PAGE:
I understand and see the earnestness with which you have repeatedly told me to write an autobiography or at least a memoir- but writing autoethnography has been to enervating, for one has to re-live the experience to narrate it, that it brings up parts of life which are extremely painful to handle, even at hindsight. Then the route becomes, what is the utility of me writing about myself now, if not self-promotion; which in any case scores are busy doing about themselves. In what manner is my writing going to differ from their’s?

      Perhaps this is a part of the dilemma too, which makes me shy away from a writing commitment about myself once again, or in the near future. But then, you never know how quickly things change and a remote possibility becomes a central part of your consciousness. Thank you my dear, for being so firm with your one persistent urging. It may change much within me, who knows at what rate. And I will not forget your role in it. Affectionate regards.

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  2. Dear Prateekshaji, On behalf of the students of the Department of Psychology, I can truly say that it was not just a pleasure but a privilege to hear you speak in our department. I would like to thank Dr Suneet Varma for his many initiatives on behalf of the students that have allowed us to experience a number of such seminars. But your talk was more thrilling than even the many other exceptional talks and presentations that he has organised. Life is undoubtedly not meant to be a particularly easy journey but to hear the tale of one who has been through as much as you have is as inspiring as it is humbling. It also allows us to place our own (little or large) struggles in perspective. Suffering is never meant to be a badge of courage – feted and celebrated for its mere presence. But overpowering that suffering as you have most definitely deserves plaudits of the highest order. You had mentioned that sharing this story is not easy for you but you do it to help those who may still be caught in the whirlpool of similar trials. For that and for all that you shared with us on that wonderful afternoon, I thank you. I hope we shall have the chance to hear you speak again.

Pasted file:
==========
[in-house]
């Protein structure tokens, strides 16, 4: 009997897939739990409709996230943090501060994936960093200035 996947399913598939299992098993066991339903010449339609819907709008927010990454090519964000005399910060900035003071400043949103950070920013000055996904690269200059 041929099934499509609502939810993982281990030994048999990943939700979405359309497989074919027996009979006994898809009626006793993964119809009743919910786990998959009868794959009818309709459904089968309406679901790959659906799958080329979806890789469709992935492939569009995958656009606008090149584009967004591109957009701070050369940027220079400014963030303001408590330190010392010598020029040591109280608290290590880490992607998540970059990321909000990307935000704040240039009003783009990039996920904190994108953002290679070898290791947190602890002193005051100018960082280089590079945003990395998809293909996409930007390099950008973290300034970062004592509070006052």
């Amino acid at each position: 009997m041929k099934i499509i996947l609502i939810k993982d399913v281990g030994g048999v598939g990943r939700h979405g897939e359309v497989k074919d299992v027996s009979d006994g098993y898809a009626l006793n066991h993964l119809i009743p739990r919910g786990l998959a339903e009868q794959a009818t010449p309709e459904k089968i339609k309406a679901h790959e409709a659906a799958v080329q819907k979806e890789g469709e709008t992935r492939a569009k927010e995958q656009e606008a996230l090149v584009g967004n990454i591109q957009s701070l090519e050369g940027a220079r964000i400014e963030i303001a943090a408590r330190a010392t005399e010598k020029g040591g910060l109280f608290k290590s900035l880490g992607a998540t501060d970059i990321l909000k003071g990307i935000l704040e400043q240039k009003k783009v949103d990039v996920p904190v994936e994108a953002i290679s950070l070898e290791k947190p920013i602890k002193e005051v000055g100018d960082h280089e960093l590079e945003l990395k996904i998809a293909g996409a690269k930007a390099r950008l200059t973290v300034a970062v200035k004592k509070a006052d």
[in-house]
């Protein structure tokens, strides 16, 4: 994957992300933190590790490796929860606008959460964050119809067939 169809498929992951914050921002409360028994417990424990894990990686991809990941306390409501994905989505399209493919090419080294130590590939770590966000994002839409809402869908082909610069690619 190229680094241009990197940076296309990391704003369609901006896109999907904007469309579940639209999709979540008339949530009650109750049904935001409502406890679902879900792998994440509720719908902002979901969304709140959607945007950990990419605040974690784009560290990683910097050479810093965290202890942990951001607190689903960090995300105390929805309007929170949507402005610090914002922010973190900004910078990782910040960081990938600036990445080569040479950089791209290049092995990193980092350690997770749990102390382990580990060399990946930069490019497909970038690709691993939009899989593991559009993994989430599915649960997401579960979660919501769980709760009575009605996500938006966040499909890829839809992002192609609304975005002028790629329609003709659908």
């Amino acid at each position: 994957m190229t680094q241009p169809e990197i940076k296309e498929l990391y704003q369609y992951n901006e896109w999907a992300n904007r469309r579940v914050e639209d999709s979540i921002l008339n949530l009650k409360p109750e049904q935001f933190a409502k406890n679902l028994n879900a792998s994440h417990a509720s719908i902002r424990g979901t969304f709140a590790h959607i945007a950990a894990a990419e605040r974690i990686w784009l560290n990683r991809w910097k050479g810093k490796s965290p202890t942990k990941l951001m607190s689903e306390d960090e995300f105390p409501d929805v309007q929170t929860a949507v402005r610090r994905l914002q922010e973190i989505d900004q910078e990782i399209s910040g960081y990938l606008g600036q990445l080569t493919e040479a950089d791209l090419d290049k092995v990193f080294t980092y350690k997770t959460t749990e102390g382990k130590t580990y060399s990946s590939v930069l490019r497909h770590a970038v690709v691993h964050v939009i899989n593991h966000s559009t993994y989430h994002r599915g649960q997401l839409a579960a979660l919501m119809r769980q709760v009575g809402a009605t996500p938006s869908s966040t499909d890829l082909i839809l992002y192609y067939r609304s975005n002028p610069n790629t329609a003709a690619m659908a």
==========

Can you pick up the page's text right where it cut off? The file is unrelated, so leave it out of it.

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    1. Dear Rishi

      Thanks for the affirmations that the sharing means something to you, in the larger sense of the word. However, the very purpose of this post was to invite further views on the matter, since now we were all removed in time and space.

      If the talk meant something only to a couple of people then we can easily identify them and call them for a small meeting or chat in a small space. But if it makes sense to a lot others, then we may consider making another effort of a similar nature, though likely with not me or my story at the center of that endeavour. So until I see more voices emerging, I would think it matters only to you and your senior Divya, whose comment is already here on the blogpost, in which case when I come to DU later, I will invite you two or three to come and meet me wherever I may be. Is it? Is that what we really wanted?

      Please urge a few of your classmates to shed their inhibitions and write back to me. Now hopefully the immediate reactions would have passed and the deeper reflections would emerge.

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  3. Thank you so much ma’am for coming to the department and sharing your experiences. It not just provides us with the hope during the time of difficulties but it also helps us to find a meaning fr our lives and our own selves, which is often being suppressed in this world of ignorance.

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    1. Thank you too Prakriti. Don’t worry we are all finding our ways through our own unique set of difficulties, different at different age and station of life- but enough for everyone where they are. You are not alone in the least.

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  4. Dear Prateeksha, I rad this post with a great deal of appreciation. Thank you for bringing us along on this important adventure! It seems your invitations to humanize Psychology are being taken, at least by a few. This is so important.

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    1. Thank you so Michael. I am equally touched by your words as well as by the echoes I heard in the psychology department. It shows to me so plainly that the young people are open to new ideas and willing to embrace them, if they come from a proper, well thought out perspective- they have a great deal of clarity and discernment as well. For the first time, for me too, the talk in the psychology department had new resonances and they make me even more reflective, about the sort of role a person like me could play in society. thank you again Michael. Regards